380 pages, 2003

Despite what the publisher might say, the authors might say and even what the book itself tells us, This Book Will Change Your Life isn't really meant to. Not that it's not capable of doing so. Were you to follow these instructions precisely, to do what it says every day for a year, your life would change a great deal. Take for example, the instructions for day 134: "Today hack into a computer network." Or day 163: "Shoplift today." Or, almost the opposite of that last one, on day 321: "Bail a stranger out of jail." Lots of them are doable, though. And some even would possibly have positive reverberations on your life. Think about, for instance, composing a poem and leaving it in a public place to brighten someone's day (day 161). Or, on day 222, including the word "vortex" non-clumsily in all of your conversations, all day. (No, seriously: think about it.) Or, on day 274, finding someone with the same name as you, calling them up and offering to meet. At its core, This Book Will Change Your Life is a well thought out and executed art book and a fairly effective humor book. The fact that, because of these things, it is also a gift book hardly needs stating.

The Warrior's Path: Wisdom from Contemporary Martial Arts Masters
edited and photographs by James Sidney
Published by Key Porter Books
176 pages, 2003

While he was working on The Warrior's Path, author and photographer James Sidney says his vision for the book changed. He'd gone into the project thinking he'd share the "Universal appeal among martial artists," but when he'd finished, he realized he discovered something further. "While this volume is the very antithesis of a martial arts textbook, it remains a manual nonetheless -- a manual for a way of living, compiled from fifteen lifetimes spent living the Way." Thirteen men and two women are interviewed and photographed in The Warrior's Path: All are contemporary masters of their respective arts: the respected masters, many of them responsible for introducing martial arts to the West after W.W.II. Their stories, combined with Sidney's elegant and beautiful photos, indeed create a broader story than might be expected. Taken as a whole, The Warrior's Path becomes a book of meditation and growth.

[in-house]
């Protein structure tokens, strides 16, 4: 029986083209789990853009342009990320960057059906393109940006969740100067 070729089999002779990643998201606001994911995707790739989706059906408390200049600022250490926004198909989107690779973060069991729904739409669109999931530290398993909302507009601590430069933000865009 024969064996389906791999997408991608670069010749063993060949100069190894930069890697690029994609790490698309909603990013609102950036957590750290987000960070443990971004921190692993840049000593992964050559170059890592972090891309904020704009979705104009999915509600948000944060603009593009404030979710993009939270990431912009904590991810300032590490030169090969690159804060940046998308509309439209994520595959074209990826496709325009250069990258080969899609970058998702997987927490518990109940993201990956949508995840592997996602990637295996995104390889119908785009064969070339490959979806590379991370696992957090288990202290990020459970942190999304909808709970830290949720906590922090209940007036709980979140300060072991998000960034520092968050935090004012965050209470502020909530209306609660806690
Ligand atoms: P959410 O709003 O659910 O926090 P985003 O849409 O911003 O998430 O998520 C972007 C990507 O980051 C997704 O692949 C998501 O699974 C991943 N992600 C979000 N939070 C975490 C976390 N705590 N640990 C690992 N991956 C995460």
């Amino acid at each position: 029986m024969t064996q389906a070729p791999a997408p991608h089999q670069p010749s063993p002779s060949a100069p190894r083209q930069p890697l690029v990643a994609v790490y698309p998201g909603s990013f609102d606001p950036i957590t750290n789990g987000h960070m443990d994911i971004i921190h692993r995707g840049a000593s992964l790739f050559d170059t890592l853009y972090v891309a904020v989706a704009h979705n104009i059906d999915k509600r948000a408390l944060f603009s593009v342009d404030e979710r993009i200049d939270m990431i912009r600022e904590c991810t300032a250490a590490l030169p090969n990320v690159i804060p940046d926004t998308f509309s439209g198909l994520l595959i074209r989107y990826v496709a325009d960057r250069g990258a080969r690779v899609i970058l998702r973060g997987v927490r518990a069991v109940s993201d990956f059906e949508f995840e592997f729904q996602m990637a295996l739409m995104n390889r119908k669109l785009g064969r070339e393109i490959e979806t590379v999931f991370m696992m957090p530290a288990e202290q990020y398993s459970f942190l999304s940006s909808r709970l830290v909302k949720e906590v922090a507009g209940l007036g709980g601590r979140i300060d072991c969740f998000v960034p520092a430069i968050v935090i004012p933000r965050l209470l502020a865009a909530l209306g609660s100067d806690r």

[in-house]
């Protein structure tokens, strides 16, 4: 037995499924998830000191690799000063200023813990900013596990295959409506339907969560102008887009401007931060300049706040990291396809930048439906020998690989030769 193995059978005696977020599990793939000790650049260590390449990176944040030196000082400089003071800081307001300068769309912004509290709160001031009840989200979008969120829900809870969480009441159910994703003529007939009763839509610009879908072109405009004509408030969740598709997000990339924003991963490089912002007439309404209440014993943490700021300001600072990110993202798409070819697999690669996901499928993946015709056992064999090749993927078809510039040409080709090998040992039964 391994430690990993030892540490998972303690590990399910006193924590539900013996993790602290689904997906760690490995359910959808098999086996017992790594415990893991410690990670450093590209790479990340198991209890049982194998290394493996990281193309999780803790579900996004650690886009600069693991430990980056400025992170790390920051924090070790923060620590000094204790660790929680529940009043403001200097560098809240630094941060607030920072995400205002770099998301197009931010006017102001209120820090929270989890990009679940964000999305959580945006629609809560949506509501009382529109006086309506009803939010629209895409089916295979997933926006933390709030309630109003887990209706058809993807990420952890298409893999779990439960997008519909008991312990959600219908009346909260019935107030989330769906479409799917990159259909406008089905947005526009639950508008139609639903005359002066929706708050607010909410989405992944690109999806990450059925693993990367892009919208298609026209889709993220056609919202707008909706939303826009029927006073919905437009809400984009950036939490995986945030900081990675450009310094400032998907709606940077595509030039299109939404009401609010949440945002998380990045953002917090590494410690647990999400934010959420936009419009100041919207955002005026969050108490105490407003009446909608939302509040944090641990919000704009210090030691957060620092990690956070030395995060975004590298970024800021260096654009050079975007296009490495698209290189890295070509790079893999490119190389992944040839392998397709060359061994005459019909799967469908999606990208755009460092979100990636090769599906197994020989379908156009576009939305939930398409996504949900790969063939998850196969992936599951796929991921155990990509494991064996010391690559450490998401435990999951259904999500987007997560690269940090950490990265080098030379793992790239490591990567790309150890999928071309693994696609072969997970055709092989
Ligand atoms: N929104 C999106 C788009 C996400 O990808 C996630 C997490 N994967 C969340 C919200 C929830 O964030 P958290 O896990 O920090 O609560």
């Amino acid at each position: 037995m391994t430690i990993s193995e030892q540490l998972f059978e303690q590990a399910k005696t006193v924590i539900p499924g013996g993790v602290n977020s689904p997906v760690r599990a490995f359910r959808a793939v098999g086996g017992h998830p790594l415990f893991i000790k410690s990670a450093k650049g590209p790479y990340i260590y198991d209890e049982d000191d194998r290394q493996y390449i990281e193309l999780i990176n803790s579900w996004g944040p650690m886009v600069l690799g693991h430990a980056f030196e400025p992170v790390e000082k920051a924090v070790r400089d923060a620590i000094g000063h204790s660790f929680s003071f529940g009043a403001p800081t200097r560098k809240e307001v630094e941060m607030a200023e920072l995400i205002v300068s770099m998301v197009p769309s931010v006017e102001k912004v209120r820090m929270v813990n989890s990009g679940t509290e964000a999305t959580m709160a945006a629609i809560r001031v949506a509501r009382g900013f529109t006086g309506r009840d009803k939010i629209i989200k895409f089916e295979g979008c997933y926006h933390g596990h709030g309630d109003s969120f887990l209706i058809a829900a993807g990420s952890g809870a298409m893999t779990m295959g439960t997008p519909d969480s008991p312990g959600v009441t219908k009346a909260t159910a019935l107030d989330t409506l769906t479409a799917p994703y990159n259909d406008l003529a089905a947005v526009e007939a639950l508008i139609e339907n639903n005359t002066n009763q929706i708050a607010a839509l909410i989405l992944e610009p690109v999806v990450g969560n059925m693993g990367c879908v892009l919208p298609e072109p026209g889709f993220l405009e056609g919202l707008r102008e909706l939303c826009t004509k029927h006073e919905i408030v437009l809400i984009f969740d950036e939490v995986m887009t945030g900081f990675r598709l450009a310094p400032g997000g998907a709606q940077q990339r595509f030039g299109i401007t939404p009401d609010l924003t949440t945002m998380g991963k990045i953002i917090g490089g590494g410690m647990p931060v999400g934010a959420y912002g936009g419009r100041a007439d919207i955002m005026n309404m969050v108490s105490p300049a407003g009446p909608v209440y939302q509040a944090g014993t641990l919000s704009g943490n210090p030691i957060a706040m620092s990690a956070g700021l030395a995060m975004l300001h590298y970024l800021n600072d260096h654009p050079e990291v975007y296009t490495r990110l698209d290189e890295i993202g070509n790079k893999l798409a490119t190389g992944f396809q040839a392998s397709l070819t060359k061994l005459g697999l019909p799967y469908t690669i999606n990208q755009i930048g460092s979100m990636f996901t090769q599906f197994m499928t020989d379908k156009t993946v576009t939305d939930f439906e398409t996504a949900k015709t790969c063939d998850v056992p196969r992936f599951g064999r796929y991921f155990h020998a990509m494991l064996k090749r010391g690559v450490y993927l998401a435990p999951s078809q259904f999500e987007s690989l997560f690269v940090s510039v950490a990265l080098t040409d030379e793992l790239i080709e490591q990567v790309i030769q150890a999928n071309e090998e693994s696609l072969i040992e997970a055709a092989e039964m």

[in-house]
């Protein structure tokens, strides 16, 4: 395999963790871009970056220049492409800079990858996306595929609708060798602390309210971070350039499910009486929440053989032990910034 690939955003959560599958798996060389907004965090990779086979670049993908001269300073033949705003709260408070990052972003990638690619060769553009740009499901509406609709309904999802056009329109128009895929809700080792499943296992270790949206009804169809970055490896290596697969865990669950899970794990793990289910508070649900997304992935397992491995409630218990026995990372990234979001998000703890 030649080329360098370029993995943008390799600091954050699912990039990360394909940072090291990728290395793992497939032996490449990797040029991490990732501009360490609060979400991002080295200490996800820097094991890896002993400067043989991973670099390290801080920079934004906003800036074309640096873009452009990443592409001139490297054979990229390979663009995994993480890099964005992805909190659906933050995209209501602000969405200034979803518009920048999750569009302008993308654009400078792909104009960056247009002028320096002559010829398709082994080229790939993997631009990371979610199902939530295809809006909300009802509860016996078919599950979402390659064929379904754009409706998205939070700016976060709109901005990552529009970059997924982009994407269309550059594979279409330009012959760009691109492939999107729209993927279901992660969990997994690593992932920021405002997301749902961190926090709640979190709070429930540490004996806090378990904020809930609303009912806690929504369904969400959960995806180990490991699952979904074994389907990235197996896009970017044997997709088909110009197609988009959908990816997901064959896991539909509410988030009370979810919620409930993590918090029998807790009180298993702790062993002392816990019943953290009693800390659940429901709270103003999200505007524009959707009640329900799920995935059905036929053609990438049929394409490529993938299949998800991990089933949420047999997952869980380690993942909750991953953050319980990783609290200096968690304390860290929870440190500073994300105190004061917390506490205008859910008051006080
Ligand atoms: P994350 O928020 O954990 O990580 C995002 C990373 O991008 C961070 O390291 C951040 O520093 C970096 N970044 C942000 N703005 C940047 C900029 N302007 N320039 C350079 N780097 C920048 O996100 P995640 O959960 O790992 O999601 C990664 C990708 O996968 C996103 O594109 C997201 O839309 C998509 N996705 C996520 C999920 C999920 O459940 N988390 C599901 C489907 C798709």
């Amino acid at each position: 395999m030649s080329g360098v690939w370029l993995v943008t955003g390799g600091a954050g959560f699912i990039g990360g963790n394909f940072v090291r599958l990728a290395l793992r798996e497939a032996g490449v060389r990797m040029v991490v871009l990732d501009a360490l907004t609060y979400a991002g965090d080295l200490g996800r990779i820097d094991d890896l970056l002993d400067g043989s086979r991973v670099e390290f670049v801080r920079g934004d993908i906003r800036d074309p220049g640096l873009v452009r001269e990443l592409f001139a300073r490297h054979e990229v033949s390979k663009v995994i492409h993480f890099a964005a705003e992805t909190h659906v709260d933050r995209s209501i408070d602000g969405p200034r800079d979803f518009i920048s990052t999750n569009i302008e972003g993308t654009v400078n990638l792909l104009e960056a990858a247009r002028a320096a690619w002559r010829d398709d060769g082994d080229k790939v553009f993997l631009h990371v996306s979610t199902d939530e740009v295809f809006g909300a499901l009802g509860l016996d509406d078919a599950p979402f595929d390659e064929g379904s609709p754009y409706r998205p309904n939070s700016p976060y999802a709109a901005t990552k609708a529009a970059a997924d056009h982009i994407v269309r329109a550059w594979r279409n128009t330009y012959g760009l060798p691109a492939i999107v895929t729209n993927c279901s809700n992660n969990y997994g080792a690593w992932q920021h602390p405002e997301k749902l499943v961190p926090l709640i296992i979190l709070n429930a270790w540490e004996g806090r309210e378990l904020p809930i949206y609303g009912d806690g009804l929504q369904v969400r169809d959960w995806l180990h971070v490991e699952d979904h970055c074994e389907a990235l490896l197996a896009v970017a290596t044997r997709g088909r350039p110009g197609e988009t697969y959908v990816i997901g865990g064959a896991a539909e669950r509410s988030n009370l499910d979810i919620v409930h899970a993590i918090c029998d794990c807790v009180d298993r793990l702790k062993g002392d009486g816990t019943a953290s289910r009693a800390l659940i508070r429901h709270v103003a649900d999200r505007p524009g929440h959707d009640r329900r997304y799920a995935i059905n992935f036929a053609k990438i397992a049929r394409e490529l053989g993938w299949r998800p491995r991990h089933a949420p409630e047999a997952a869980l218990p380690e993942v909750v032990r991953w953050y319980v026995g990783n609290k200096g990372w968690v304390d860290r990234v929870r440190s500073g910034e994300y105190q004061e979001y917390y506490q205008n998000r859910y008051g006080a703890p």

You Give Love A Bad Name: Timeless Poems of Tainted Love From the Pop Hits of the '70s and '80s
edited by Danny Cassidy
Published by Quirk Books
96 pages, 2003

Quick, quick! Name that tune: "Another night slowly closes in, and I feel so lonely. Touching heat freezing on my skin, I pretend you still hold me." If you said "The Flame," by Cheap Trick, you win. I'm not sure what you win, but it has something to do with loser of love of the month award. Seriously: if you still remember the lyrics to that late 80s power ballad, you've spent way too much time moping next to your stereo, wiping at your eyes because the tears are causing the luminous dials to blur. Editor Danny Cassidy writes, "When I have a broken heart, I just turn up the radio, because pop music gives me all the consolation I need." Full lyrics to 30 soft rock favorites are included in You Give Love A Bad Name, as well as a section called "First Lines," that includes -- you guessed it -- the first lines of songs in case you're looking for a hit but don't know where to find the fix. You Give Love A Bad Name is silly and pointless, making it a great gift idea for that certain someone you can't figure out what to get. Especially if they're suffering from a broken heart.

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Gift Guide 2003